Only under a certain framework, known as utilitarianism, in which the right action is the one that does the most good. And even then, only under certain conditions. For instance, although some research might have saved more lives without ethical constraints, Pinker wants all oversight removed.
Thus, even bad research will operate without ethical restraint. For each pioneering piece of research that saves lives there will be much more insignificant research. And each of these insignificant items will also entail ethical breaches. This makes Pinker’s utilitarian matrix much harder to compute.
Next up are Pinker’s thoughts about our limited predictive power.
Technological prediction beyond a horizon of a few years is so futile that any policy based on it is almost certain to do more harm than good […] Biomedical research in particular is defiantly unpredictable.
In many ways, I agree. Humans aren’t great at making predictions. It’s part of the reason why I’m not a utilitarian: it can be hard to know which action will maximise benefit.
Given the derision, it’s funny that Pinker would lean to consequentialism, or use a phrase like “almost certain”.
Furthermore, it attacks a straw man view of bioethics. It suggests that bioethics only offers guidance on the long-term consequences of research. If bioethics can offer guidance within the horizon of a few years (which, mostly, is what it does) then this argument falls on its face.
Most bioethicists aren’t pie-in-the-sky thinkers. Many have some scientific or medical training. Bioethicists work on imminent research, develop guiding principles for healthcare, and offer critique of current trends and new proposals. None of which requires much prediction.
Ethics has got it wrong before
Pinker’s final critique is an old one. That practices that ethical voices objected to in the past are beneficial and widely-accepted.
[…] treatments that were decried in their time as paving the road to hell, including vaccination, transfusions, anesthesia, artificial insemination, organ transplants, and in-vitro fertilization, have become unexceptional boons to human well-being.
For one thing, some bioethicists still object to artificial insemination and IVF. Many come from religious backgrounds, but the point is that not all the decrying has stopped. That’s part of the nature of ethical debate, and I think it’s a good thing. It invites us to refine arguments, reconsider assumptions, and establish principles.
Second, historical pitfalls of ethics only matter if you don’t believe in moral progress. Like science, discussion of ethics has (in general) improved over time. So, there’s no need to throw the ethical baby out with the bathwater.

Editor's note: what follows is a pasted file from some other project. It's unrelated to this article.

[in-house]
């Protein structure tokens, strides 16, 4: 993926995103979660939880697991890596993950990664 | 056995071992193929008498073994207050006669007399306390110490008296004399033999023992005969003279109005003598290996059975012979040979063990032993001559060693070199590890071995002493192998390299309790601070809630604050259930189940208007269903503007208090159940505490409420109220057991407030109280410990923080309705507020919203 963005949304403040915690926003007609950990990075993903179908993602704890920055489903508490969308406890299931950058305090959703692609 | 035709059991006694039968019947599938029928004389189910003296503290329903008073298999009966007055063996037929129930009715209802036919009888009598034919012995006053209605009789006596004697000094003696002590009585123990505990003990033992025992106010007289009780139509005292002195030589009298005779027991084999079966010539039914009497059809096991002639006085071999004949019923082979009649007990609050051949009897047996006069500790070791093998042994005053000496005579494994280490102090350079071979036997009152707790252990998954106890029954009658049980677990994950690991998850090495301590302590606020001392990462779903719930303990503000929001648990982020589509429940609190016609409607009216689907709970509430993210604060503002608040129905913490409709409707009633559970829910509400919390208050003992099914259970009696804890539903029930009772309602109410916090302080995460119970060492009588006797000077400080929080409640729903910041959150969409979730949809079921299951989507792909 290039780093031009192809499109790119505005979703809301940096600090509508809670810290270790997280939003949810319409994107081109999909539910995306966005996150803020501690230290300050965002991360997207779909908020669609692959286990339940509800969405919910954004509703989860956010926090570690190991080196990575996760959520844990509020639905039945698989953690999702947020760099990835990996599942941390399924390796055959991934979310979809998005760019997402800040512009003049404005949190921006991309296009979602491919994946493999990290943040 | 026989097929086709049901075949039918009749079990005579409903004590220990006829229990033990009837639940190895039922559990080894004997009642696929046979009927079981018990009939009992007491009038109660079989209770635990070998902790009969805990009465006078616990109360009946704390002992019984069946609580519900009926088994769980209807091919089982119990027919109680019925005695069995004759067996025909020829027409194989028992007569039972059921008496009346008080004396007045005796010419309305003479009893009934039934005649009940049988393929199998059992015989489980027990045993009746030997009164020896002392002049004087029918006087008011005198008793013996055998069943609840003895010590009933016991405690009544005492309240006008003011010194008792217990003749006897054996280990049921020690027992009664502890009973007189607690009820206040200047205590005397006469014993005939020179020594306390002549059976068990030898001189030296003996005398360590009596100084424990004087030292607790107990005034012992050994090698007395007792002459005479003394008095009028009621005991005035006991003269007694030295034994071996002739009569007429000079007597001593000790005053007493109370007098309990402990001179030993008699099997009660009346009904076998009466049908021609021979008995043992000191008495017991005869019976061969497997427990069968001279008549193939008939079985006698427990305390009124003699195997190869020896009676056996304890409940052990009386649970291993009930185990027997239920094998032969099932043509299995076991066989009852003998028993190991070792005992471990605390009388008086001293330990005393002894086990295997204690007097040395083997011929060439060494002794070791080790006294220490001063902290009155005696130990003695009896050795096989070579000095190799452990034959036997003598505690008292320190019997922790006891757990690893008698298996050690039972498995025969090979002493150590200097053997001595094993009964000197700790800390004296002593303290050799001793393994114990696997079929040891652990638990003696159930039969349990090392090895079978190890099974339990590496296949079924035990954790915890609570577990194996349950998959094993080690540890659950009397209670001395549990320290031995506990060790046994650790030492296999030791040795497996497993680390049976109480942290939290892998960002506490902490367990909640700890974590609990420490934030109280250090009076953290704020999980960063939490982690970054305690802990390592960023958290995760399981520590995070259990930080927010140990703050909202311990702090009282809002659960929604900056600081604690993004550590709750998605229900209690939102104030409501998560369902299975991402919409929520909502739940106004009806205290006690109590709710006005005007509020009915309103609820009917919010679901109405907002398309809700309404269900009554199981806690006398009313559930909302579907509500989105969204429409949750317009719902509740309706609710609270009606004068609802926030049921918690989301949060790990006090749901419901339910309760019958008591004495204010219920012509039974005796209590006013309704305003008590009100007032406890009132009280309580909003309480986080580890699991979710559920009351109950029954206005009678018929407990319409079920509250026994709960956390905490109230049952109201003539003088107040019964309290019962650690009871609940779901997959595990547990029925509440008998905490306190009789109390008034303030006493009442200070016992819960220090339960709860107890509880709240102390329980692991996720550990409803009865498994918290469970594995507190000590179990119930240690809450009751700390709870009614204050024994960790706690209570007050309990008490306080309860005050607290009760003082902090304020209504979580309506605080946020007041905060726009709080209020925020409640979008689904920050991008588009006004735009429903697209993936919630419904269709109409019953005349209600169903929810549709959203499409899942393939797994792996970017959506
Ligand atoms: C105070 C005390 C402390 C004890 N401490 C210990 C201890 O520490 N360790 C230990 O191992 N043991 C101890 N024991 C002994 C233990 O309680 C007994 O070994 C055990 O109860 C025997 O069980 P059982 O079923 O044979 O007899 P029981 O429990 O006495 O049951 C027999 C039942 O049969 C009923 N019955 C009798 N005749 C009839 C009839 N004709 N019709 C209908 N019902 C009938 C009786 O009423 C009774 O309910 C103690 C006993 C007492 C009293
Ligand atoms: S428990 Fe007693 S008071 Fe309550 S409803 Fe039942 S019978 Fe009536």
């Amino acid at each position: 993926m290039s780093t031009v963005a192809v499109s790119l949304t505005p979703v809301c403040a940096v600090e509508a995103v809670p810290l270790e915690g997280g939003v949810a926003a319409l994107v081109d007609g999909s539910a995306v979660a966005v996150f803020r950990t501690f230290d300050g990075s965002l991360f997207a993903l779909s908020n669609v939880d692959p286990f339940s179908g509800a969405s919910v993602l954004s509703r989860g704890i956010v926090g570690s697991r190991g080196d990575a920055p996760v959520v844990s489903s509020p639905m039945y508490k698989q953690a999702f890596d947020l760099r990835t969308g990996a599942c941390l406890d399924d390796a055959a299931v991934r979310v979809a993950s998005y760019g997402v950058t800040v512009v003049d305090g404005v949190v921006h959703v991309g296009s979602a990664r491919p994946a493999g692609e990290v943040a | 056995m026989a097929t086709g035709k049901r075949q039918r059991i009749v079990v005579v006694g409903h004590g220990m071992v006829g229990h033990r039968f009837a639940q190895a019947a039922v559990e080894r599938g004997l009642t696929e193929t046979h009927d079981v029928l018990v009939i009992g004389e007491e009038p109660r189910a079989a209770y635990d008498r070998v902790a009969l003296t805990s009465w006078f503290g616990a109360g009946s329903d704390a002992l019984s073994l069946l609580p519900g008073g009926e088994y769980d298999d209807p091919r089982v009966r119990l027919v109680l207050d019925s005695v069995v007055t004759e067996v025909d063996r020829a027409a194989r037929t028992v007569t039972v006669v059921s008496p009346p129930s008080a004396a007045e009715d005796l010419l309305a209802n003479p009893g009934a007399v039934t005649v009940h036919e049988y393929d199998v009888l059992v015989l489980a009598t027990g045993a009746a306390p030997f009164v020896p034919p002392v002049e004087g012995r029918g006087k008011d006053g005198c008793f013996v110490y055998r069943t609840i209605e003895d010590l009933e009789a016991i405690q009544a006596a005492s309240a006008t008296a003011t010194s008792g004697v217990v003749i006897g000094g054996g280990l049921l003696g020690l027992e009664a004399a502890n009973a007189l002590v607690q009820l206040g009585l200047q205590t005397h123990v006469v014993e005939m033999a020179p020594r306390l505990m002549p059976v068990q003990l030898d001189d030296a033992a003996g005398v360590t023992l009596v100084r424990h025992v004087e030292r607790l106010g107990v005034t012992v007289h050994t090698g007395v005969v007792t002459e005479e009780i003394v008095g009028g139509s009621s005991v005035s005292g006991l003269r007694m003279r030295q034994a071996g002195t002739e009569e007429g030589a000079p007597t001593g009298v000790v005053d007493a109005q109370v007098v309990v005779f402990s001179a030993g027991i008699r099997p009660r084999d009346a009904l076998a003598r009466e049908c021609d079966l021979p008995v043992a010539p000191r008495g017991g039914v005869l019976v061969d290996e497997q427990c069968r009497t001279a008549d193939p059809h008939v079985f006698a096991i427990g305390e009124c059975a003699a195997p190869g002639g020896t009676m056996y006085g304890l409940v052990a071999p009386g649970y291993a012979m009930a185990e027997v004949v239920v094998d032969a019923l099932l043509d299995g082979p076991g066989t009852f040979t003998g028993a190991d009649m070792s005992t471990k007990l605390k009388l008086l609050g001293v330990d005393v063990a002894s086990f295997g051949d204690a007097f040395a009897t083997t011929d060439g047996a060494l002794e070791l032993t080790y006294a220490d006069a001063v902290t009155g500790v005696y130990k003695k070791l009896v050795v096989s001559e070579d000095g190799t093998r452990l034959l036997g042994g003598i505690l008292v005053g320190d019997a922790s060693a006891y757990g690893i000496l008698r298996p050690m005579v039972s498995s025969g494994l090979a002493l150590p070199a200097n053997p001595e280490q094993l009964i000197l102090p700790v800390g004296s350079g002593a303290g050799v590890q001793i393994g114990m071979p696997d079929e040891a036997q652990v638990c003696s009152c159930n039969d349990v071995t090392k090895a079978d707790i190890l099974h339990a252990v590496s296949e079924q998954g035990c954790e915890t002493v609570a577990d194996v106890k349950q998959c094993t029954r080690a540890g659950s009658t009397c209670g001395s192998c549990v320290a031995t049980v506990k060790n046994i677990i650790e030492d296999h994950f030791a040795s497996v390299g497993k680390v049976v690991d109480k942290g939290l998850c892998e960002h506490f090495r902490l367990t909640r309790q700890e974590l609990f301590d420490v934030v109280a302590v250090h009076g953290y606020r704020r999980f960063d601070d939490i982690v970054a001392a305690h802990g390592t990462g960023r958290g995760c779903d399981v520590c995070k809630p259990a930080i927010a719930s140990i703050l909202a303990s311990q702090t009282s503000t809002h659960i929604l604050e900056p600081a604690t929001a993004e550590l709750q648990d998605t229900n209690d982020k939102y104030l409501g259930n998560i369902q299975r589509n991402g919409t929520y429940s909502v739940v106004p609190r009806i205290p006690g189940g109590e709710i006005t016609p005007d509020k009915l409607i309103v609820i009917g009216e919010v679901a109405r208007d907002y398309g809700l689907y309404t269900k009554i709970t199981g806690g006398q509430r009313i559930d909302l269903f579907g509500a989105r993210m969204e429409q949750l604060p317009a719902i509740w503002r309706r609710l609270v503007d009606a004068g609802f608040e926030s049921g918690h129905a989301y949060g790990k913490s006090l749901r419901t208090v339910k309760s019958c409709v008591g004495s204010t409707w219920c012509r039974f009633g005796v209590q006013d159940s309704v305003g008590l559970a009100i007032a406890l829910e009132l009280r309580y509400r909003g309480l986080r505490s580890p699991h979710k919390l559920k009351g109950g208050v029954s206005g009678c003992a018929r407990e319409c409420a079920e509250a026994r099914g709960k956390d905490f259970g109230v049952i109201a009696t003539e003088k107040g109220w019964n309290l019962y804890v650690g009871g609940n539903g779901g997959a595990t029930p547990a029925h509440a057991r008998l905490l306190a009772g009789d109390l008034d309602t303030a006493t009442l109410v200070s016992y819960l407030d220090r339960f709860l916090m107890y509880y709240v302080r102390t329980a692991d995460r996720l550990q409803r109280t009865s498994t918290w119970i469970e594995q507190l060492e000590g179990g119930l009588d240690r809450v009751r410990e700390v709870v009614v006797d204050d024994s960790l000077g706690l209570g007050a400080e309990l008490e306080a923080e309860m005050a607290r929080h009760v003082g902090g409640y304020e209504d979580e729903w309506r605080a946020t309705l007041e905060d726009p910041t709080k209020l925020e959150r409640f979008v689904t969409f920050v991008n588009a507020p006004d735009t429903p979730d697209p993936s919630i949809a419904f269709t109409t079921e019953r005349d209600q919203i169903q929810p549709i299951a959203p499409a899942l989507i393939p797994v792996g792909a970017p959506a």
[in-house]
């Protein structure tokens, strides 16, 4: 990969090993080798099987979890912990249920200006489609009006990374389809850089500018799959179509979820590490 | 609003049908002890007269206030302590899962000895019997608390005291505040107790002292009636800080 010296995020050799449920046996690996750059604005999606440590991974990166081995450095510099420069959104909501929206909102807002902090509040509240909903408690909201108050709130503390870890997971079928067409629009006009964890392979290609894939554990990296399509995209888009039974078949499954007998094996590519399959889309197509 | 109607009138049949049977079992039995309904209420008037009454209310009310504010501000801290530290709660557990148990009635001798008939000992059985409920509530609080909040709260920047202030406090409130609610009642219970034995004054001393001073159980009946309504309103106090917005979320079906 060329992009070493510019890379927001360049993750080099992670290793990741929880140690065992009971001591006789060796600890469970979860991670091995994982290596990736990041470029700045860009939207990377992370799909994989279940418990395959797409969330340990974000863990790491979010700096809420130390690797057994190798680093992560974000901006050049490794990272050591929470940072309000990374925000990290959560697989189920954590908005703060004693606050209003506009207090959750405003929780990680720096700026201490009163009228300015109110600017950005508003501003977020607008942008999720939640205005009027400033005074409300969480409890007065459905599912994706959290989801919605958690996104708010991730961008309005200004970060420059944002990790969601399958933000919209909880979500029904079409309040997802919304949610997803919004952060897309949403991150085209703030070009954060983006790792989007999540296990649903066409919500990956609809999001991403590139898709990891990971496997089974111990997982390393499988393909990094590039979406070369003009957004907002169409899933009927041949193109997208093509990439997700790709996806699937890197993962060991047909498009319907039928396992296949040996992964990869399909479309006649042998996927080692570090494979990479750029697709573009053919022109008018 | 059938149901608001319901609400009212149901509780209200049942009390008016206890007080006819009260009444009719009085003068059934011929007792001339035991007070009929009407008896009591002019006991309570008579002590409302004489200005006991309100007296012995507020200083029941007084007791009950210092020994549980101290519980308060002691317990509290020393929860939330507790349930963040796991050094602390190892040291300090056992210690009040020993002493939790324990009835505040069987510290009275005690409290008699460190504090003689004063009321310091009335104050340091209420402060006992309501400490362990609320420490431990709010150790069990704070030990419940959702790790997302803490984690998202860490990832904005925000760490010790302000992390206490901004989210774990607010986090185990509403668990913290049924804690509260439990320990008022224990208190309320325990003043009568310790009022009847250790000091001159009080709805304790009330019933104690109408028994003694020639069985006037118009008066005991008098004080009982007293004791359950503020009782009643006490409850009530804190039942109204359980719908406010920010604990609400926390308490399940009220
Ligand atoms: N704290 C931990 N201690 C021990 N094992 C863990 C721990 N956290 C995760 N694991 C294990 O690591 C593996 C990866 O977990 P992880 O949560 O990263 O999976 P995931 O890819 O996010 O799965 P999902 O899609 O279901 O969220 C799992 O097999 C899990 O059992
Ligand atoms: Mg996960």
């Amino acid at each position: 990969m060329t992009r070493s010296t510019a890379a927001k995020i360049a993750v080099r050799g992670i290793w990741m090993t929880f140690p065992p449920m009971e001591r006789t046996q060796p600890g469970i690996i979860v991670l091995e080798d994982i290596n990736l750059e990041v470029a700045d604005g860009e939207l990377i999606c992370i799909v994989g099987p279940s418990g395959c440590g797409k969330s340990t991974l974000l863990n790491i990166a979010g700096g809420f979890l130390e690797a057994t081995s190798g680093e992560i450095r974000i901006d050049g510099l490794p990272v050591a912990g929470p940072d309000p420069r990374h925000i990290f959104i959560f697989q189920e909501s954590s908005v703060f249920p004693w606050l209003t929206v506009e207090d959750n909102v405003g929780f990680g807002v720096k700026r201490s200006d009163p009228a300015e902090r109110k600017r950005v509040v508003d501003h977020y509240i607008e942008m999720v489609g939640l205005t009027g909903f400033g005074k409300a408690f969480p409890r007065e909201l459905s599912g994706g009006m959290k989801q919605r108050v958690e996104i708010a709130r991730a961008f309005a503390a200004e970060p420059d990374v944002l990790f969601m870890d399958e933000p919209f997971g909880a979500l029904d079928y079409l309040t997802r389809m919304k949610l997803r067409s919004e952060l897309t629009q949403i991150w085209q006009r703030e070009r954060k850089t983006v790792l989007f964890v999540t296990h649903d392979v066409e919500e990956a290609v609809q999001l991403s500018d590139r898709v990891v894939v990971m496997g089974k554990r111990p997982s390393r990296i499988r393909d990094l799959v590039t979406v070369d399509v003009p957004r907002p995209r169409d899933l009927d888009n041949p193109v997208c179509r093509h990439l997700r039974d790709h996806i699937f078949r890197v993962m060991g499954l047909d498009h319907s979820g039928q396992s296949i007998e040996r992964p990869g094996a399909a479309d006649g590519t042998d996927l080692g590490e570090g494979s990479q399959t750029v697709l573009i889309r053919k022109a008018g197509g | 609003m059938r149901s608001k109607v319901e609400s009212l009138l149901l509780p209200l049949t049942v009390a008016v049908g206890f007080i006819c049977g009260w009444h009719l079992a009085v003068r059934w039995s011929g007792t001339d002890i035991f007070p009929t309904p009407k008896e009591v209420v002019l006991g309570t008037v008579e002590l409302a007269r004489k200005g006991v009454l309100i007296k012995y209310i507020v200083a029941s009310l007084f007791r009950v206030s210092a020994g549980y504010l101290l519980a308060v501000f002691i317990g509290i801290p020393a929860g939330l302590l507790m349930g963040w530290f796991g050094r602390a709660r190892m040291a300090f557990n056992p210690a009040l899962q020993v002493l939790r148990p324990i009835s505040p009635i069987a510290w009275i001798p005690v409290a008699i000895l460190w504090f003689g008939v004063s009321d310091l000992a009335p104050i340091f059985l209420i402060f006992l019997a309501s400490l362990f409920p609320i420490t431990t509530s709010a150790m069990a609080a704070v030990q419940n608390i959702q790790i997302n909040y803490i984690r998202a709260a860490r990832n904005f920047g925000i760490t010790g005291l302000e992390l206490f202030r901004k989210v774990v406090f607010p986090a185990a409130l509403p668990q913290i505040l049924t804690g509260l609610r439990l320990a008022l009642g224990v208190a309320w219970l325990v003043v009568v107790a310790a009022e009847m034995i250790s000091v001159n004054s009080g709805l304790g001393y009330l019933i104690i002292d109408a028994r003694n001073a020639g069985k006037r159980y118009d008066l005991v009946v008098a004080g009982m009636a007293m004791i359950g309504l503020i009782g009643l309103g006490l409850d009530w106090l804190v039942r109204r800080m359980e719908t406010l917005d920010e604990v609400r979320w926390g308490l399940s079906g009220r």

Third, becoming “boons to human well-being” isn’t universally recognised as evidence of moral acceptability. For those concerned with rules, principles, or virtues, how something happens is as important as what happens. Lying, treating persons as objects, failing to respect life or humanity are morally dubious traits in themselves. They can’t be redeemed by the mere fact that they lead to good outcomes, unless you are a (pretty unrefined) consequentialist.
Bioethics and scientific development need to work hand-in-hand. Ethical guidance helps to protect test subjects and minimise harm. More importantly, though, ethical reflection helps direct scientific advancement toward the good.
Science is a progressive discipline. It aims to press boundaries, innovate, and discover what is new. Ethics helps to direct that progress, because progress for its own sake is pretty banal. As G.K. Chesterton once noted: “I have long ceased to argue with people who prefer Thursday to Wednesday simply because it is Thursday.”
I mentioned Jurassic World earlier. In the first film in the series the incomparable Ian Malcolm summarises its basic ethical message:
Your scientists were so preoccupied with whether they could that the didn’t stop to think whether they should.
I think this is even more pertinent when scientists' research is motivated by humanitarian goals. It makes it easier to justify dismissing important ethical goals. With apologies to Steven Pinker, we can’t sacrifice ethics on the altar of scientific progress.
Authors: The Conversation